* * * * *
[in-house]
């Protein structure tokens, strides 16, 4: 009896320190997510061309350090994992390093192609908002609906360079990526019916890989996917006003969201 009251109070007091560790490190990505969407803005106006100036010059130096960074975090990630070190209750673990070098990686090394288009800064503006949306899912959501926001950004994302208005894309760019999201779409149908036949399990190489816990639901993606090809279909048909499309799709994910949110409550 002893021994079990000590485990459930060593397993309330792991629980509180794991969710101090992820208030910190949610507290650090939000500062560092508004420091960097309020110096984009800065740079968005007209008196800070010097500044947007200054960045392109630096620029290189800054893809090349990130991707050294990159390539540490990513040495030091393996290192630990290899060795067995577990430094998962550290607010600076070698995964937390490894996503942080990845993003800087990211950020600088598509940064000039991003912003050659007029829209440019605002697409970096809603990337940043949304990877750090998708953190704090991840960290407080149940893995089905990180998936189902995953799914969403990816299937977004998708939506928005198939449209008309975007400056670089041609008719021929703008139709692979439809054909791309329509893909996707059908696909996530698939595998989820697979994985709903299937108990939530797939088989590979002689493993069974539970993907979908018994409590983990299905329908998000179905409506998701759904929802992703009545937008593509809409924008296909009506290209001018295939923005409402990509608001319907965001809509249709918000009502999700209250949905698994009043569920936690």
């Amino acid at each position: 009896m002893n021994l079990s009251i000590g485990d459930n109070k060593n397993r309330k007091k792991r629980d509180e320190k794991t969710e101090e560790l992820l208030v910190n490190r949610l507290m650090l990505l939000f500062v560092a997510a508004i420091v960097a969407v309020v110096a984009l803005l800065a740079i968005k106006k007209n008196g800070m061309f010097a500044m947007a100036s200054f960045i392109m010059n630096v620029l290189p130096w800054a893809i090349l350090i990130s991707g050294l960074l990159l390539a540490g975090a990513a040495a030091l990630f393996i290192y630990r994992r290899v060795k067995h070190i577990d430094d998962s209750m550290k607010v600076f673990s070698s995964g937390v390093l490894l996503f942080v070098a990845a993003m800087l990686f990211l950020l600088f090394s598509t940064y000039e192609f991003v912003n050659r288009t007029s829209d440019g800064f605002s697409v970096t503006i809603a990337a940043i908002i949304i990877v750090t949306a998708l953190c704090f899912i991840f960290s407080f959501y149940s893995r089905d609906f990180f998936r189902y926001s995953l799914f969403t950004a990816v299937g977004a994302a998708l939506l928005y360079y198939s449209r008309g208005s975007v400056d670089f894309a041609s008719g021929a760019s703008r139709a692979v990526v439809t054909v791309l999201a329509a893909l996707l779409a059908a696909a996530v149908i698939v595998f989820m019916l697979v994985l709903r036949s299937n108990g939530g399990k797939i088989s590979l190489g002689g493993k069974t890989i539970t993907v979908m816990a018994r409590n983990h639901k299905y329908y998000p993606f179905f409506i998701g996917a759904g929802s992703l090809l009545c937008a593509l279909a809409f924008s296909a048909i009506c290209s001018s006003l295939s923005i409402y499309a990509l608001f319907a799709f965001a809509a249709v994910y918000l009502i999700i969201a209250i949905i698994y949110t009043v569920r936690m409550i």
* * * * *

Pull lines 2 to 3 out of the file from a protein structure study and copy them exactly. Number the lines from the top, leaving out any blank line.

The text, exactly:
């Protein structure tokens, strides 16, 4: 009896320190997510061309350090994992390093192609908002609906360079990526019916890989996917006003969201 009251109070007091560790490190990505969407803005106006100036010059130096960074975090990630070190209750673990070098990686090394288009800064503006949306899912959501926001950004994302208005894309760019999201779409149908036949399990190489816990639901993606090809279909048909499309799709994910949110409550 002893021994079990000590485990459930060593397993309330792991629980509180794991969710101090992820208030910190949610507290650090939000500062560092508004420091960097309020110096984009800065740079968005007209008196800070010097500044947007200054960045392109630096620029290189800054893809090349990130991707050294990159390539540490990513040495030091393996290192630990290899060795067995577990430094998962550290607010600076070698995964937390490894996503942080990845993003800087990211950020600088598509940064000039991003912003050659007029829209440019605002697409970096809603990337940043949304990877750090998708953190704090991840960290407080149940893995089905990180998936189902995953799914969403990816299937977004998708939506928005198939449209008309975007400056670089041609008719021929703008139709692979439809054909791309329509893909996707059908696909996530698939595998989820697979994985709903299937108990939530797939088989590979002689493993069974539970993907979908018994409590983990299905329908998000179905409506998701759904929802992703009545937008593509809409924008296909009506290209001018295939923005409402990509608001319907965001809509249709918000009502999700209250949905698994009043569920936690």
């Amino acid at each position: 009896m002893n021994l079990s009251i000590g485990d459930n109070k060593n397993r309330k007091k792991r629980d509180e320190k794991t969710e101090e560790l992820l208030v910190n490190r949610l507290m650090l990505l939000f500062v560092a997510a508004i420091v960097a969407v309020v110096a984009l803005l800065a740079i968005k106006k007209n008196g800070m061309f010097a500044m947007a100036s200054f960045i392109m010059n630096v620029l290189p130096w800054a893809i090349l350090i990130s991707g050294l960074l990159l390539a540490g975090a990513a040495a030091l990630f393996i290192y630990r994992r290899v060795k067995h070190i577990d430094d998962s209750m550290k607010v600076f673990s070698s995964g937390v390093l490894l996503f942080v070098a990845a993003m800087l990686f990211l950020l600088f090394s598509t940064y000039e192609f991003v912003n050659r288009t007029s829209d440019g800064f605002s697409v970096t503006i809603a990337a940043i908002i949304i990877v750090t949306a998708l953190c704090f899912i991840f960290s407080f959501y149940s893995r089905d609906f990180f998936r189902y926001s995953l799914f969403t950004a990816v299937g977004a994302a998708l939506l928005y360079y198939s449209r008309g208005s975007v400056d670089f894309a041609s008719g021929a760019s703008r139709a692979v990526v439809t054909v791309l999201a329509a893909l996707l779409a059908a696909a996530v149908i698939v595998f989820m019916l697979v994985l709903r036949s299937n108990g939530g399990k797939i088989s590979l190489g002689g493993k069974t890989i539970t993907v979908m816990a018994r409590n983990h639901k299905y329908y998000p993606f179905f409506i998701g996917a759904g929802s992703l090809l009545c937008a593509l279909a809409f924008s296909a048909i009506c290209s001018s006003l295939s923005i409402y499309a990509l608001f319907a799709f965001a809509a249709v994910y918000l009502i999700i969201a209250i949905i698994y949110t009043v569920r936690m409550i």